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Review: Dungeonville

by Tonya Foust

Welcome to Dungeonville. Congratulations! You are a mad wizard who has inherited a terrible dungeon stocked with monstrous beings.1 John Kovalic, creator of Dork Tower, has been a busy little beaver lately, as his art graces yet another game. Dungeonville is a game designed by Mike Selinker and James Ernest, and produced by Z-Man Games. This game is for 2-5 players ages 10 and up and has a playing time of about an hour.

The game designers describe the game as follows:

You are a mad wizard who has inherited a terrible dungeon stocked with monstrous beings. For entertainment, you and the other mad wizards in your neighborhood will recruit parties of hapless adventurers to raid each others dungeons and see whose is the most lethal. Your goal is to be the first to kill seven of the other wizards adventurers.2

What's inside the box?
The game consists of 64 Adventurer cards, 5 Dungeon locations, 160 Dungeon cards (32 cards per Dungeon), 6 Town cards, 5 Dungeon deeds, 1 Seeing stone card, 5 colored plastic pawns and 75 Blood tokens in colors matching the pawns.


Adventurer Cards: Adventurers have a value from 1-64. The lower the number the better they are in combat, but the less gold they can carry out of a dungeon (and the less effective they are in a dungeon). Gold is used to recruit more adventurers; it is a certainty that you will need more as many of your adventurers will die either through combat or in the dungeons. By recruiting smartly and balancing your party you can maximize your benefit to win the game.

Dungeon Locations, Cards and Deeds: Each Dungeon has a separate entrance sheet with its name and a place for the treasure cards for that dungeon. There are 160 Dungeon cards. These cards are divided into 5 decks of 32 cards each, 1 deck per dungeon. Each card shows either the room name, dungeon value (a letter value that corresponds to the Adventurers skill), and gold value or the item name and description. Each dungeon has a Deed associated with it. These deeds are used to determine which dungeon you have control of.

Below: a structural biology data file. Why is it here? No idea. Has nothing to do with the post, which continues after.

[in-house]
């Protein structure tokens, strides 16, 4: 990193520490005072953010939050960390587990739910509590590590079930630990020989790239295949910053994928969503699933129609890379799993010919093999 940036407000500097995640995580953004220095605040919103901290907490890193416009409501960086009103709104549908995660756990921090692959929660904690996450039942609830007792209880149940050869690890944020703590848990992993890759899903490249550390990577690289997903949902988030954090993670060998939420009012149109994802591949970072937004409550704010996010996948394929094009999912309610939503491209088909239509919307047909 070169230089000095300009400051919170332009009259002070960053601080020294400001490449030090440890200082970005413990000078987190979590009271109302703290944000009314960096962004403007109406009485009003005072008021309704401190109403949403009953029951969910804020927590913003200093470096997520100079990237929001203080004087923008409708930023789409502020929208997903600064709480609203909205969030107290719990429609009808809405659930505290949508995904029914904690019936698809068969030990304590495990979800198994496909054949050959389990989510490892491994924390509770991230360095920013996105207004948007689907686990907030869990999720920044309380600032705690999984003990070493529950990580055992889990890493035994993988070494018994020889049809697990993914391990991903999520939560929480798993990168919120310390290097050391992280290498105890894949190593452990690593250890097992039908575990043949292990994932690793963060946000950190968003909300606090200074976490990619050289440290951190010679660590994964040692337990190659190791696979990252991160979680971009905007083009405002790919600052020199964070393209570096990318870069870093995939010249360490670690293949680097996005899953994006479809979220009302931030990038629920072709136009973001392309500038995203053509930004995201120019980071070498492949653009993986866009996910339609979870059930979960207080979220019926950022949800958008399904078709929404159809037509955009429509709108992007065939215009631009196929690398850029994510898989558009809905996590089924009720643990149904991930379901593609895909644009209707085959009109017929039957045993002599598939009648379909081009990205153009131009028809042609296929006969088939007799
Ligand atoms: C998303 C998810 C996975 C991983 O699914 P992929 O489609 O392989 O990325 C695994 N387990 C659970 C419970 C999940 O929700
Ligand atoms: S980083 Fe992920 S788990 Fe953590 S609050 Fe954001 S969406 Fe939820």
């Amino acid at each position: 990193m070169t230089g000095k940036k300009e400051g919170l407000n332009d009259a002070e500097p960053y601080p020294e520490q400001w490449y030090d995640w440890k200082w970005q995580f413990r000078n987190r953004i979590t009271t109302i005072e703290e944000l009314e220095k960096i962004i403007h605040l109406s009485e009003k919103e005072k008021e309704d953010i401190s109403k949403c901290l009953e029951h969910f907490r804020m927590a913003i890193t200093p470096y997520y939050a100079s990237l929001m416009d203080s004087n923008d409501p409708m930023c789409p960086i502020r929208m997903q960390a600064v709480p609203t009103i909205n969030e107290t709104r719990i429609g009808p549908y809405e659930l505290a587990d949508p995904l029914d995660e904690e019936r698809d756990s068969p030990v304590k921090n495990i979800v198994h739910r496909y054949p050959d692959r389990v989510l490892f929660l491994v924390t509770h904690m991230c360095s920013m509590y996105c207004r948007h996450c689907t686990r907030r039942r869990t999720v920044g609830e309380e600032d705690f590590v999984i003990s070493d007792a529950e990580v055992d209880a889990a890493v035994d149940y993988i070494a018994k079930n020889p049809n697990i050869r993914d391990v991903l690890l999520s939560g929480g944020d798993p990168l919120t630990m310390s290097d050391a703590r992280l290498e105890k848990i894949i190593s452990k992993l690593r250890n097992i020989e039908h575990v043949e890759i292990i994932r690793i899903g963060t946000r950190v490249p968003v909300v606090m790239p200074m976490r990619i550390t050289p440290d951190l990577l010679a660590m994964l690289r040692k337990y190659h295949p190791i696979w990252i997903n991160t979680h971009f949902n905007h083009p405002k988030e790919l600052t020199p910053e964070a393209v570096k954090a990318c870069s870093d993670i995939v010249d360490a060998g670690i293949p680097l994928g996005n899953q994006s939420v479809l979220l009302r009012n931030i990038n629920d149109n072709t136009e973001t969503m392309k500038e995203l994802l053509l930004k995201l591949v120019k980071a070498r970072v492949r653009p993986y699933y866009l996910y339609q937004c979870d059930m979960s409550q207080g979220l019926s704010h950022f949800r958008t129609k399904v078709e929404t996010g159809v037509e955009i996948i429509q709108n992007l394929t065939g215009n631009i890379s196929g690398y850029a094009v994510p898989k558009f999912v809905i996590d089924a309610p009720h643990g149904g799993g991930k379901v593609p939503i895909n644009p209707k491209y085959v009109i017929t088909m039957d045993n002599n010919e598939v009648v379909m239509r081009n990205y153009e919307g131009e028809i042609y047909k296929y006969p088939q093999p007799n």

Town Cards: The six town cards depict six locations in town. Five of them are places to recruit adventurers: the street, the inn, the temple, the guild, and the tavern. The sixth location, the deed house, is only used for games with less than 5 players.

Seeing Stone: The seeing stone simply identifies the first player for that round, but also helpfully lists the turn order.

Pawns and Blood Tokens: Standard plastic pawns in the player colors (red, yellow, blue, green, purple). The Blood Tokens are plain circular chits printed on light cardboard in the five player colors.

Gameplay Setup: Each player randomly draws one of the dungeon deeds, describing which of the five dungeons he controls. You can only control one dungeon at a time. Each player chooses a color and takes the pawn and blood tokens in that color. The five dungeon decks are shuffled, and each is placed on their appropriate location. The town is laid out with the five locations (and the deed building if there are less than five players). The adventurer cards are shuffled and finally one adventurer is placed at each of the five town locations as described below.

Order of Play: Dungeonville is played on a rotating round-robin basis. There are 5 stages in each round. The Seeing Stone indicates who the first player is each stage and is passed at the end of the round. The 5 stages are Recruitment, Reconnaissance, Combat, Exploration and Collection, each being described below:
  • Recruitment
    • In order to enter the dungeons, you need to have Adventurers. To get Adventurers, you have to recruit them from the town. You do this, one player at a time until each player has at least 3 Adventurers.
    • To recruit the Adventurers, there are 5 locations in the town, each with a specific cost the Adventurer found there. The costs range from 0 gold to 40 gold.
    • Now here is the fun part. The Adventurers are classified by their rank (1 - 64) as well as their skill (A - E). As stated above, the lower the number the better they are. This also means the lower the number, the more expensive they are. Each of the 5 available Adventurers is placed in numerical order, the highest rank under the 0 gold town location (the Street) down to the lowest rank under the 40 gold town location (the Tavern). Each Adventurers skill will be a determining factor in whether you hire them or not. The skills rank from A (best) to E (worst) for each dungeon. So if you have a party of three with A in the dungeon you wish to enter, you have a good dungeon raiding party. An Adventurer's dungeon fighting ability is inversely proportionate to his character fighting ability. The assassin, who is rank 1 and thus can kill every other character has a skill of E in all five dungeons, which means he will almost always die; while the rank 64 mule has a skill A in all the dungeons. Most characters have more varied dungeon skills. The Adventurers also have a color associated with them. This will be explained later, under Combat.